Traditional lithium-based batteries feature an intercalated lithium compound, such as lithium cobalt oxide as one electrode, and graphite as the second, along with an organic solvent electrolyte. This electrochemical combination provides a high energy-density and importantly, a slow loss of charge when not in use.
During the charging process lithium ions move through the electrolyte from the positive lithium cobalt oxide electrode to the negative graphite electrode. When discharging or in use the ions move back through the electrolyte, from negative to positive. This process can be repeated hundreds, if not thousands of times before the quality of the cell begins to truly degrade.
This, combined with the higher operating voltage of lithium-based batteries – 3.7 volts compared to an alkaline battery at 1.5 volts – has made it the portable battery of choice for most consumer electronics.
Lithium-air batteries will work slightly differently. Instead of storing an oxidising chemical internally, the battery will oxidise lithium at the anode, whilst restricting the flow of oxygen to a graphite cathode. This process will induce the flow of electricity and enable the Li-Air battery to measure an energy density similar to petrol. The recharge process will see the same process reversed.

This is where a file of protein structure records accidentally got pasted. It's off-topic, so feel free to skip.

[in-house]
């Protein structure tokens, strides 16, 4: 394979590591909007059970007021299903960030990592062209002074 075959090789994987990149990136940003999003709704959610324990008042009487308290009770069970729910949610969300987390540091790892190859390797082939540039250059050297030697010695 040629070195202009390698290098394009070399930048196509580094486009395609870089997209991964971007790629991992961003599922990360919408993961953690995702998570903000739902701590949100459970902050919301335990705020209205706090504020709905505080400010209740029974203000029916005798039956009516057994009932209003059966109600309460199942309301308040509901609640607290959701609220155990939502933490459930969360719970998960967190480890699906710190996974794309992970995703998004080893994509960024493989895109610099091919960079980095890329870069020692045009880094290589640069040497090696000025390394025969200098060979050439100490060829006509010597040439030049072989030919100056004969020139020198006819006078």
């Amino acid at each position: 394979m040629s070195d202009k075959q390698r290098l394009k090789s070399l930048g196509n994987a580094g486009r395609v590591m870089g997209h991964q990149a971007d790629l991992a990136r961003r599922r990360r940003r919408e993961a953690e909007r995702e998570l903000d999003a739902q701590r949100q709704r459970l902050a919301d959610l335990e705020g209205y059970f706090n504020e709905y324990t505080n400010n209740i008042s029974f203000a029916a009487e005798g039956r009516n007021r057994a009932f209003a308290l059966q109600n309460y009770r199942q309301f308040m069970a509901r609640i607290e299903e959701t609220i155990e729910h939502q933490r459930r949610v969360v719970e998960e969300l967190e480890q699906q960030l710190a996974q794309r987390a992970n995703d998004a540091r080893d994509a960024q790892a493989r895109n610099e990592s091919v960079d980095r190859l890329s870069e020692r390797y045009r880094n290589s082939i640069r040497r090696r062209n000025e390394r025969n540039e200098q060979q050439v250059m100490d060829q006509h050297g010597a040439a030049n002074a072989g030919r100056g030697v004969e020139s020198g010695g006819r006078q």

Research into Li-Air batteries is currently driven by increased interest in advanced battery power for vehicles, as more consumers begin to make the switch to greener forms of transportation.
Unfortunately there is still a vast amount of research to be completed, in several key areas, before the Li-Air battery will be commercially or even chemically viable.
Lithium is extremely volatile to aqueous products and, drawing oxygen as a key component for energy-production will need extremely efficient chemical isolation practices to ensure a stable cell. Research terms are also contending with external contaminants entering the cell during the oxidisation process, with similar, volatile results.
Researchers have also encountered problems preventing the anode reacting with the electrolyte required in the cell, causing degradation of the electrochemical process and in some cases producing lithium-carbonate – an unwanted chemical (in this process).
Screening the required chemicals looks an obvious solution with suggestions of lithium-conductive glass-ceramics mooted as a potential separator. However, developing a sufficiently strong glass-ceramic solution will also take time due to the fragility of the material. Other researchers are investigating potential graphene solutions due to the materials strength and conductive nature, but it seems we are still some way off a complete battery.
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